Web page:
This month, we’re releasing several new Hawaiian koa guitars. The koa story, rooted in Hawaii’s unique culture and history, is one the marketing team has wanted to tell for years. But like my experience with ebony, as a business, we didn’t want to begin to tell the story until several of us experienced it firsthand.

Over two years ago, a team of Taylor employees, including people from marketing, sales, engineering, production and even finance, joined Bob Taylor and Steve McMinn from Pacific Rim Tonewoods (our partner with Siglo Tonewoods, featured in this issue) for a few days of koa immersion. We explored several koa forests and saw the damage that wild cattle can have on koa trees unprotected by fencing. We met with experts working on breakthrough techniques to propagate hearty, instrument-grade koa trees. And we got to tour Siglo Forest — 564 acres of rolling pastureland bought by Bob Taylor in 2018 to grow koa and other native trees. We even got to plant the first koa trees on the Siglo property.

With the current planting schedule in place (150,000 koa trees planted there by 2030), when fully matured and with trees being properly harvested and replanted, the plan is to have enough koa annually to supply all of Taylor’s needs plus a healthy portion to supply other instrument makers as well.

Tim-OBrien
Tim O’Brien

After 10 years of leading marketing at Taylor, I’d like to replace Bob’s adage with one of my own. How about, “The only story worth telling is one that’s true.” That feels about right.

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Kurt's Corner

Another Grand Design

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A decade after the Grand Concert put Taylor on the map, the Grand Auditorium was born. The rest is history.

In late May, we took the next step in implementing the company’s succession plan when Bob and I stepped down from our positions and the Taylor Guitars board (established as part of our transition to 100-percent employee ownership) appointed Andy Powers President and CEO in addition to his role as Chief Guitar Designer. Bob and I continue serving the company as Senior Advisors, and joint chairs of the board. Andy now heads the company along with leading our guitar design.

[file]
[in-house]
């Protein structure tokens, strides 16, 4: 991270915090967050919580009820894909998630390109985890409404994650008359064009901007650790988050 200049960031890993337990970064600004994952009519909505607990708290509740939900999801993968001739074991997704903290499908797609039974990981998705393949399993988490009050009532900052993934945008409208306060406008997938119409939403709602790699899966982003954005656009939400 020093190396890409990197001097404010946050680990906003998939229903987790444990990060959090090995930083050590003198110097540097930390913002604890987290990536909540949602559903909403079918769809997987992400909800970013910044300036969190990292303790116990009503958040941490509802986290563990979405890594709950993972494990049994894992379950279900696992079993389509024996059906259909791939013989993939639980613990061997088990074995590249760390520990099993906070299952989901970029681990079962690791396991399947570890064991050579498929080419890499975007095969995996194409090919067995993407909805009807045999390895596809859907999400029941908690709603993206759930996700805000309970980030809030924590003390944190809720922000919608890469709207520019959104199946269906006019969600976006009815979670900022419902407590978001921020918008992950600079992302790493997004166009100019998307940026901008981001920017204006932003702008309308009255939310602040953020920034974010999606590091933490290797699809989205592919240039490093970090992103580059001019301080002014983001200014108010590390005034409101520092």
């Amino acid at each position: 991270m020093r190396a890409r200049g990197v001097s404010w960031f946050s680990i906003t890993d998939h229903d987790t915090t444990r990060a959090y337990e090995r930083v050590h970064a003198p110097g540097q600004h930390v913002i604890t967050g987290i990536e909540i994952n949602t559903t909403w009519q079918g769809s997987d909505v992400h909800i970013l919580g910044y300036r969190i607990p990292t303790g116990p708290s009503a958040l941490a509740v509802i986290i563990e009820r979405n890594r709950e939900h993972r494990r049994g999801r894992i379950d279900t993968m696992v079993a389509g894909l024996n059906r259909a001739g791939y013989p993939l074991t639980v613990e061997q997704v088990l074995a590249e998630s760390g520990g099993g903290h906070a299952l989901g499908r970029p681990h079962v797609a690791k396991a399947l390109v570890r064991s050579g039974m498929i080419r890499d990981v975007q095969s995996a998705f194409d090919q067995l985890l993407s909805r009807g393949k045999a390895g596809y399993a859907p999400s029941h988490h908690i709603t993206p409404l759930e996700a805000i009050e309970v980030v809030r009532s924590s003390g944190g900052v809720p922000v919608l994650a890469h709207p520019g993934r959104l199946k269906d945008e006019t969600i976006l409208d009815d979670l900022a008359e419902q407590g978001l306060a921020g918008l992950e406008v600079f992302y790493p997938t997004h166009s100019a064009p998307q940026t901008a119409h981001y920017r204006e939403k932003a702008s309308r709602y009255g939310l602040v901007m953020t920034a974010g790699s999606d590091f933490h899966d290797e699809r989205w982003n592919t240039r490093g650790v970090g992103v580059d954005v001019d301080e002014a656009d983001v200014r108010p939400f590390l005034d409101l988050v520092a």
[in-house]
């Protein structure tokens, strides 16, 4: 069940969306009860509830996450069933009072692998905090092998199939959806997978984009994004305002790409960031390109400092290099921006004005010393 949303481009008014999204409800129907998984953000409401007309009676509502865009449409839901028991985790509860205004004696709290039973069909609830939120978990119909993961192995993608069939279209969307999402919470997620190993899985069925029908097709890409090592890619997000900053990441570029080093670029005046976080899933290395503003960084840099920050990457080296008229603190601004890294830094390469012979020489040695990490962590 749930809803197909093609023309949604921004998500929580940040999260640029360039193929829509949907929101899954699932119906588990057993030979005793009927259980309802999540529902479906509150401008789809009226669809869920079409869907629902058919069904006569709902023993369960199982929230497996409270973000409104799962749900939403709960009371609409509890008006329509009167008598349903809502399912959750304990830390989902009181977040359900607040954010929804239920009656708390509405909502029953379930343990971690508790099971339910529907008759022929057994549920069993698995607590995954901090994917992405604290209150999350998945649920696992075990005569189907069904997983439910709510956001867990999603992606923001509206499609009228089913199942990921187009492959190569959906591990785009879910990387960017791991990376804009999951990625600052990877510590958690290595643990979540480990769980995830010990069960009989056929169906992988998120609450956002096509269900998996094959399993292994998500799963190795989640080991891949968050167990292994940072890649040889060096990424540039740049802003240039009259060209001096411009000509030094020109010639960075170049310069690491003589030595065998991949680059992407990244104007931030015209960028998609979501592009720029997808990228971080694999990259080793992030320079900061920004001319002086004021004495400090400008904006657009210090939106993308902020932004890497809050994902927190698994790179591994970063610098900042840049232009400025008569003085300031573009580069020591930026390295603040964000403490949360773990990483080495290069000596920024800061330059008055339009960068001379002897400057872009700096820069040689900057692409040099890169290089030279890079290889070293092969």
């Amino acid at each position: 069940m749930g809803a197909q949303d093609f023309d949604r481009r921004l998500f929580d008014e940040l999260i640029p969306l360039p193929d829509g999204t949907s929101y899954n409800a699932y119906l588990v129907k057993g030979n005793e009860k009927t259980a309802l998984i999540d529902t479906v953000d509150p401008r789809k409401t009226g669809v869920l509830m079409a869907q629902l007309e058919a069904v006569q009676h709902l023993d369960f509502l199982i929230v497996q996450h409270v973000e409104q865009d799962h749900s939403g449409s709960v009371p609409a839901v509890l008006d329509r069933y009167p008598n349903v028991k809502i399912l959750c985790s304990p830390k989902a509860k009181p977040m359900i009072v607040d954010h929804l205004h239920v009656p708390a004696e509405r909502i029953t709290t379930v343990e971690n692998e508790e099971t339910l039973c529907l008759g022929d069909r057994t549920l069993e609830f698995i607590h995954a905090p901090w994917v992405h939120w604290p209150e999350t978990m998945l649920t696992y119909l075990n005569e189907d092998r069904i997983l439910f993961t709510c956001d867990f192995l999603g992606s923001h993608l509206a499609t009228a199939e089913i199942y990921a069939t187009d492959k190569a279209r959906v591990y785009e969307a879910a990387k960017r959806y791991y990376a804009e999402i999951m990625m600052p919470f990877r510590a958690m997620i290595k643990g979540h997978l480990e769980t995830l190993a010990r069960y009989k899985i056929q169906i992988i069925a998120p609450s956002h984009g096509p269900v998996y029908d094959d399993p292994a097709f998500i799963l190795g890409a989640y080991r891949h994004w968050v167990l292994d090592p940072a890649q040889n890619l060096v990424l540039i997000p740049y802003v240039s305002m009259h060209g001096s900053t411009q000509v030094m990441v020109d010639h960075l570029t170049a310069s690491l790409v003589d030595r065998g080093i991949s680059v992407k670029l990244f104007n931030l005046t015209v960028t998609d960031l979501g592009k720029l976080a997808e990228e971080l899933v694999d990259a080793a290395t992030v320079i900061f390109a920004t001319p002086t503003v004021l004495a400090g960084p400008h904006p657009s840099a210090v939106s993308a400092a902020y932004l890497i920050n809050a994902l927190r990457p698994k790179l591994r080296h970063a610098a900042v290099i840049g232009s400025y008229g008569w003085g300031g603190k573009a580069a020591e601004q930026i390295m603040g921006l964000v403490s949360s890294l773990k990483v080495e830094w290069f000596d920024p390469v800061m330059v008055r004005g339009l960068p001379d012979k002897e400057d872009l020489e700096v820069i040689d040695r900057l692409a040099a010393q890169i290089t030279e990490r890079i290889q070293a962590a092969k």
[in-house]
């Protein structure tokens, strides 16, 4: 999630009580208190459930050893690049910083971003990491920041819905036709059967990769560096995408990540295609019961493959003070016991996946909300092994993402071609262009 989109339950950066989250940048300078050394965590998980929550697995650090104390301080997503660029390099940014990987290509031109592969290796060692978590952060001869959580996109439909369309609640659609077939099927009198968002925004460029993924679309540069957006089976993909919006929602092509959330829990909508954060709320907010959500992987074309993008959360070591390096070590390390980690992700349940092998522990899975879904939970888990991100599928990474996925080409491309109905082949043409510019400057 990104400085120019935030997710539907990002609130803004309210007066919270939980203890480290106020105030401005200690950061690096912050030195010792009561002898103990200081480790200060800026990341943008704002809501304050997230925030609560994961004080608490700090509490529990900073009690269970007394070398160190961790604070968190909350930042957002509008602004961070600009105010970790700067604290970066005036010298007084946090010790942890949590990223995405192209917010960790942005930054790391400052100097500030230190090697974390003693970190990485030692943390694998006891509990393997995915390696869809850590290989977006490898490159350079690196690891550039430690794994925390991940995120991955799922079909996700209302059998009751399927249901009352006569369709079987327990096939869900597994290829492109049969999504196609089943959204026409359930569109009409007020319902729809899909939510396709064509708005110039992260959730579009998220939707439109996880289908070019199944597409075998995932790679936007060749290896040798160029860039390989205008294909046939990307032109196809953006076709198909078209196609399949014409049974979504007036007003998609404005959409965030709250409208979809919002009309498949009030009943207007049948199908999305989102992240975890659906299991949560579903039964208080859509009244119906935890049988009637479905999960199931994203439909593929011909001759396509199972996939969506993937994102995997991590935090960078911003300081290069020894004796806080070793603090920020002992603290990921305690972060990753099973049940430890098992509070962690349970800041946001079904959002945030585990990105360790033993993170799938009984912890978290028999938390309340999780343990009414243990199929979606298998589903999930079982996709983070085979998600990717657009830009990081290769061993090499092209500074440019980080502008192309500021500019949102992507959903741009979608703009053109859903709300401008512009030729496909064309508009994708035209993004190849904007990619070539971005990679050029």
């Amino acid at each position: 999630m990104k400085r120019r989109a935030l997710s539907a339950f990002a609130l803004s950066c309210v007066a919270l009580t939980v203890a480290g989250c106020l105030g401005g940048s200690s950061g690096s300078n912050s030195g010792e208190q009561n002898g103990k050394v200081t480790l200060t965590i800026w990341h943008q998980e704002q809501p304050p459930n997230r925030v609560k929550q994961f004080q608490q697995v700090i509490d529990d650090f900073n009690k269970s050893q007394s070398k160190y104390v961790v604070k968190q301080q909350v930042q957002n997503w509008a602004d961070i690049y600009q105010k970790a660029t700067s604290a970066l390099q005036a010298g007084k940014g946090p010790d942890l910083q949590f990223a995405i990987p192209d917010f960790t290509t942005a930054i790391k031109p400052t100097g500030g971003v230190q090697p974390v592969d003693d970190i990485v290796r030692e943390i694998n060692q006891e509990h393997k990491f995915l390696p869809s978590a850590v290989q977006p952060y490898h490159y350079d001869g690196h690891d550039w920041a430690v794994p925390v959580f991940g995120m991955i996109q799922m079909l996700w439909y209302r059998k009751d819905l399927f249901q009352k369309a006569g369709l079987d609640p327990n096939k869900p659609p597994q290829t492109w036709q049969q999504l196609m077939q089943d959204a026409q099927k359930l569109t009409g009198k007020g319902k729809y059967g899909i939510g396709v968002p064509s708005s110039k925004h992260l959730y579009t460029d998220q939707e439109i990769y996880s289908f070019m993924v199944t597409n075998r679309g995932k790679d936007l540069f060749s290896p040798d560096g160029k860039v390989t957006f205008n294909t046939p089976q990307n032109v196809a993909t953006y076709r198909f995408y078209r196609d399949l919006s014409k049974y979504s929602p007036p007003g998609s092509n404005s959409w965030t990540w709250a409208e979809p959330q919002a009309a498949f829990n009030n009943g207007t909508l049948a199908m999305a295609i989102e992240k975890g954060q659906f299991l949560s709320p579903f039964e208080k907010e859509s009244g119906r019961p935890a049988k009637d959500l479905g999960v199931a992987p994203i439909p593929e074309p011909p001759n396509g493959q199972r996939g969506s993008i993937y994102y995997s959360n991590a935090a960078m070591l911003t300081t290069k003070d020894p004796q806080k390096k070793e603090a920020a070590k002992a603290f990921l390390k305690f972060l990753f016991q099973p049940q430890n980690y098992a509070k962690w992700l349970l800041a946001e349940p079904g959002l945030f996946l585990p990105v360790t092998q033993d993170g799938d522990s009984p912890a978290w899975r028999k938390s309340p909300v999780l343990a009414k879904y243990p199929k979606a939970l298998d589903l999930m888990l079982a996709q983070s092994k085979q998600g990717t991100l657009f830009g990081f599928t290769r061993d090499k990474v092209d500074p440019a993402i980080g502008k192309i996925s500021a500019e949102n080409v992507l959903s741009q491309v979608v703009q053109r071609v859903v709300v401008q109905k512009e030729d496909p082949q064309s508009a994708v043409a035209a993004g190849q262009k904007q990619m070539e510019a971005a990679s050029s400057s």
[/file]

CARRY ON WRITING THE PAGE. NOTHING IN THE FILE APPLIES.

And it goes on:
One of the artists who had discovered and was playing our Grand Concerts was country music star Kathy Mattea, who visited the factory in 1993 while she was on tour and in San Diego. Bob had been thinking about designing a new guitar, one that would be very balanced, like our Grand Concerts, but would be a little larger and louder, with more bass. While visiting with Kathy, Bob told her about his vision for a new guitar and offered to build her the first one. It was to become our Grand Auditorium.

Our Grand Auditorium was the right guitar at the right time.

In 1994 we introduced our Grand Auditorium in two different limited-edition 20th Anniversary models: the XX-RS, featuring rosewood with a spruce top, and the XX-MC, which paired mahogany with a cedar top. We followed these up the following year with six limited-edition Grand Auditorium models: the GA-RS (rosewood/spruce), GA-MC (mahogany/cedar), GA-WS (walnut/spruce), GA-BE (Brazilian rosewood/Engelmann spruce), GA-KC (koa/cedar) and GA-KS (koa/spruce). In the years that followed, the Grand Auditorium made its way into different series within our guitar line as standard models, including what’s considered by many to be the iconic Taylor guitar, the rosewood/spruce 814ce.

Our Grand Auditorium was the right guitar at the right time. A more comfortable body shape with modern styling, more balanced tone, an easier-to-play neck, with a cutaway and built-in pickup/preamp for amplification. All were innovations we had introduced in response to the market. The Grand Auditorium was instantly popular. It sold in huge numbers, helping propel our growth through the next 10 years, and remains our best-selling body shape. The Grand Auditorium is what most people think of when they think of Taylor guitars. I look forward to sharing more reflections in future columns about important developments that have helped build our company.

Speaking of reflections, 2021 was the greatest year so far in the history of Taylor Guitars. It was the first year of 100% employee ownership. We experienced the largest increase of business we’ve ever seen, the highest level of sales we’ve ever seen, the most Taylor employees the company has ever had, the most guitars we’ve ever made, the most guitars we’ve ever written new orders for, and the most guitars we’ve ever shipped in a day. I want to thank all our dedicated employee-owners for their hard work. The company is in good hands, for now and for the future.

I also want to thank all the Taylor guitar owners around the world for being such an important part of our growth over the years. We know that a lot of people have taken up the guitar for the first time recently, and we hope that all the new Taylor owners out there are enjoying their guitar experience. One of the goals of Taylor employee ownership is to remain focused on making the best possible guitars well into the future and continue to inspire people to express themselves through music.

image of Taylor co-founder Kurt Listug

Kurt's Corner

Concert Overture

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Kurt reflects on developing the guitar shape that put Taylor on the map.

When Bob and I first started Taylor Guitars, we’d had very little exposure to the world of guitars. We just knew what we knew, which were the guitars that came through our shop for repair and the few guitars that we made. We’d inherited Sam Radding’s designs from the American Dream shop where we met, which were basically his interpretations of Martin dreadnoughts and Gibson jumbos. Bob’s first high school woodshop guitars were based on a Yamaha.